Ed Hunter (352) 392-1773 x 278
GAINESVILLE — In an effort to help elder Hispanics and other minorities eat a healthy diet, University of Florida nutritionists have modified the traditional food pyramid chart to include staples typically found in ethnic cupboards.
“Old habits die hard,” said Paulina Wittkowsky, a UF assistant nutrition educator. “Even though many Hispanics living in the United States have adopted American food choices and food preparation methods, they still retain some of their cultural preferences and continue to prepare traditional dishes, especially since many of these food items are now available in stores.”
Created in 1992 by the U.S. Department of Agriculture, the food pyramid, as the chart commonly is known, is used as a guide for how many daily servings of each type of food a person should eat. Breads and cereals make up the larger bottom of the pyramid because more servings are recommended, while fats, oils and sweets are at the top because the USDA says they should be used sparingly.
The UF version adds specific examples commonly found in ethnic diets — tortillas and pineapples for instance — as well as some convenience foods the nutritionists say are easier for some older people to prepare.
“One of our goals is to reach ethnically diverse elders,” said Leigh Ann Martin, an assistant instructor with UF’s Institute of Food and Agricultural Sciences. “By including ethnic food items on the pyramid, we hope that Hispanics and members of other ethnic groups will be able to relate to the pyramid and hopefully make it a part of their daily life.”
Martin is a project coordinator with UF’s Elder Nutrition and Food Safety Project, which developed the new pyramid as part of an overall project that provides nutrition education for elder Floridians enrolled in federal food programs. In the process of modifying the food pyramid, UF nutritionists discovered they easily could help Hispanics and other ethnic elders learn how to include familiar ethnic foods such as plantains, tortillas, papaya and chayote squash in a healthy diet.
“We wanted to provide elders of all ethnic backgrounds with a guide they can identify with,” she said. “Hispanics should be able to look at the food guide pyramid and see how their foods fit in.”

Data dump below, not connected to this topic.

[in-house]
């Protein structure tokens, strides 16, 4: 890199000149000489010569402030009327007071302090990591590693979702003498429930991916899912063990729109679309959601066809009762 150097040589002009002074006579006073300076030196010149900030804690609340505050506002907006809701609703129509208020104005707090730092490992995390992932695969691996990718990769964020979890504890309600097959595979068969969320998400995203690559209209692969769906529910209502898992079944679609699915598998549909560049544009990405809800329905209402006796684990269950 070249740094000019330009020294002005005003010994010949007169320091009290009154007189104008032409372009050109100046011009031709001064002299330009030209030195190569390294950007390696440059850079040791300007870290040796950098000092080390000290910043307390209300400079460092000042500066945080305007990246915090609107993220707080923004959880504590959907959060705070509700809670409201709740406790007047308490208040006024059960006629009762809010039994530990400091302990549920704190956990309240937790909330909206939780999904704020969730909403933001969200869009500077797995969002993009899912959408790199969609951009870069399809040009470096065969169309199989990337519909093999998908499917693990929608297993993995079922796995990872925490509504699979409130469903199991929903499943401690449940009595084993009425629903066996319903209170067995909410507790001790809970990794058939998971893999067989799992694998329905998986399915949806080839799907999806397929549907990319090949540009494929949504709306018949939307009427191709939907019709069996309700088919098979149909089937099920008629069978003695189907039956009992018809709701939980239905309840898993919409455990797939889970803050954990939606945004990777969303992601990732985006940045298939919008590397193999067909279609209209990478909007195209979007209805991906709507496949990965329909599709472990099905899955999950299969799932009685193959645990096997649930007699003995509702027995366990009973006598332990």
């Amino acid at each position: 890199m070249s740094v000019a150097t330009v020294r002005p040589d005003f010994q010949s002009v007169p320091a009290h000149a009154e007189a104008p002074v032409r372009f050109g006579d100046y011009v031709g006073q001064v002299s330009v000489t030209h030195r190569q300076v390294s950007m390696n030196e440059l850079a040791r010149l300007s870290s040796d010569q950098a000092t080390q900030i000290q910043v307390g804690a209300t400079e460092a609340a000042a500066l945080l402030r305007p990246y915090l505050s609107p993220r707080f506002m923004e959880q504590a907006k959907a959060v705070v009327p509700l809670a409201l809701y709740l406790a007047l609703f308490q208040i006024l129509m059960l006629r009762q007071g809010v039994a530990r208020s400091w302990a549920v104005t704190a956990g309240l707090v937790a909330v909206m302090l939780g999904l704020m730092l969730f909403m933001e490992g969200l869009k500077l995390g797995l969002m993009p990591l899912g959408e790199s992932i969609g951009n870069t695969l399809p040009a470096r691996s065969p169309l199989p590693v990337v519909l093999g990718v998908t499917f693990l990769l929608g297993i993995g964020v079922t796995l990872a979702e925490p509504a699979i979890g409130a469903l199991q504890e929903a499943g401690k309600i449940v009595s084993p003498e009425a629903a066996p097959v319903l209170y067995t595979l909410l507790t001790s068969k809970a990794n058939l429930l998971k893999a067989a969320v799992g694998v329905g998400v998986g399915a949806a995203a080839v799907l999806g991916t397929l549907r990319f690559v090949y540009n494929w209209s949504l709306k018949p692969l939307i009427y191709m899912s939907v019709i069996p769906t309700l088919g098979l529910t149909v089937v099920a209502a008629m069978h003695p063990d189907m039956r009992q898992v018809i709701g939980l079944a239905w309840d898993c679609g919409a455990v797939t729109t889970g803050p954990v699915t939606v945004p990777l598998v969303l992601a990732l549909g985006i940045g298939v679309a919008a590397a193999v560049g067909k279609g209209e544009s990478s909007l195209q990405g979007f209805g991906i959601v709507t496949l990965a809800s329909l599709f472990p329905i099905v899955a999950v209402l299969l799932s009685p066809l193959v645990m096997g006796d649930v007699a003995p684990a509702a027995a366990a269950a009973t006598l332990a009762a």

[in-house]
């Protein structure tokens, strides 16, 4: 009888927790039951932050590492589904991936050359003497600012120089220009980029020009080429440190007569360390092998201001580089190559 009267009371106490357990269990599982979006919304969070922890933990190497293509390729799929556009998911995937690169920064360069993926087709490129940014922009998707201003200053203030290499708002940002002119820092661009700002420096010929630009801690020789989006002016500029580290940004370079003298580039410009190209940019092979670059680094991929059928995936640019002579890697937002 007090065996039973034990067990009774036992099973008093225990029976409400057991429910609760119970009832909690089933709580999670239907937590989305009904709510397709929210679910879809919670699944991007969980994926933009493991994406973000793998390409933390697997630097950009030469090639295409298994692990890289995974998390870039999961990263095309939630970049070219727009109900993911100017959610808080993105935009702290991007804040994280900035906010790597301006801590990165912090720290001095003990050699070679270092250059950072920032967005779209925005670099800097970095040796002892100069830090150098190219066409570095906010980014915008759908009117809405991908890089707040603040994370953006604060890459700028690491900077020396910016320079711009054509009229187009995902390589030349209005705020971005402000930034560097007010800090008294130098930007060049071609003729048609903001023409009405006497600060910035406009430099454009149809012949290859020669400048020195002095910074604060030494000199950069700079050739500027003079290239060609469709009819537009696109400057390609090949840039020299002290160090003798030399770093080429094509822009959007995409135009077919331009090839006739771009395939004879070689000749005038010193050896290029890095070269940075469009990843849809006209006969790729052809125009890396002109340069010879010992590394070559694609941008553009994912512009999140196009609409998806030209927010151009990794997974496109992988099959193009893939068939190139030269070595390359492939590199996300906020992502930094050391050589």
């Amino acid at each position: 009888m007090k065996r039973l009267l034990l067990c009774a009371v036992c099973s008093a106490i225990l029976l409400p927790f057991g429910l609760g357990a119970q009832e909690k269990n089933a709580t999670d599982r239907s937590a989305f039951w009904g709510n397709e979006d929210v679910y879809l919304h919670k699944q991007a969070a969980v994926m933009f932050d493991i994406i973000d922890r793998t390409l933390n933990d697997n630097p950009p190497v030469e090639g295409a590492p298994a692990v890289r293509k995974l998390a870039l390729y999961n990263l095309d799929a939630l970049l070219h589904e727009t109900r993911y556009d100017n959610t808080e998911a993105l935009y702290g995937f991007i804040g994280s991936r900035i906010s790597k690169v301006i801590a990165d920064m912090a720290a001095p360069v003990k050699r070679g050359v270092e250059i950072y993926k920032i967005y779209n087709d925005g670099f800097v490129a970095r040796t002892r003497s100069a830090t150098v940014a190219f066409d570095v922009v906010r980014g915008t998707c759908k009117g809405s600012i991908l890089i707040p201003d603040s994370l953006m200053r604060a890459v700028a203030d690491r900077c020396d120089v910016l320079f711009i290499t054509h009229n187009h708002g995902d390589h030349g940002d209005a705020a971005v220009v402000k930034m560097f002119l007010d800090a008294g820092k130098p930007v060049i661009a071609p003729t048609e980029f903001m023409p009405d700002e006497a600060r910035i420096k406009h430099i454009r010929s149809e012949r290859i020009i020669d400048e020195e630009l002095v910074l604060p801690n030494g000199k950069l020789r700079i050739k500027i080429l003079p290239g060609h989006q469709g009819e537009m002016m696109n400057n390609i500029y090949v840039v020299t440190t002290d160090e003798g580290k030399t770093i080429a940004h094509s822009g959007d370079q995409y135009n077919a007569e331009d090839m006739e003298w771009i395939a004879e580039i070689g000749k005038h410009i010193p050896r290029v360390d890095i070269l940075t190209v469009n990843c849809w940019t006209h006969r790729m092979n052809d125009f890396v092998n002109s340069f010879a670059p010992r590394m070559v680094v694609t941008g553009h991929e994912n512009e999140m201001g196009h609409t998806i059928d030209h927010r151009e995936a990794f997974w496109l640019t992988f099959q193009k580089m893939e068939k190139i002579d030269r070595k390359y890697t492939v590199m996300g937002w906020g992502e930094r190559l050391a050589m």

Martin and Wittkowsky said the pyramid is more than just a translation into Spanish because its developers made a special effort to include specific food examples.
“We included some traditional Hispanic foods such as tortillas in the grain group and tropical fruits like pineapple,” Martin said. “And the pyramid highlights beans, or frijoles, which are a staple food for Hispanics, by having them in a can marked ‘beans’ in the protein group.”
In the process of selecting additions to the pyramid that would benefit the Hispanic community, Wittkowsky said it became apparent that food preparation techniques were as important a facet of healthy eating as food choice.
“Beans, for example, are normally a very healthy food choice since they are high in fiber and protein,” Wittkowsky said. “However, they are traditionally prepared with a considerable amount of oil, especially when making refried beans.
“The project encourages Hispanics to limit the amount of oil they use in preparing the beans or to switch to unsaturated oils such as corn oil or canola oil,” she said.
Martin said another difference in the UF-developed food pyramid for elders is the inclusion of convenience foods.
“We included items that would be convenient for elders and ethnically diverse populations to use, such as frozen vegetables, canned beans and canned fruit,” Martin said. “These are items that are easier to prepare and allow individuals to spend less time in the kitchen cooking.”
The Elder Nutrition and Food Safety Project is funded by the Florida Department of Elder Affairs.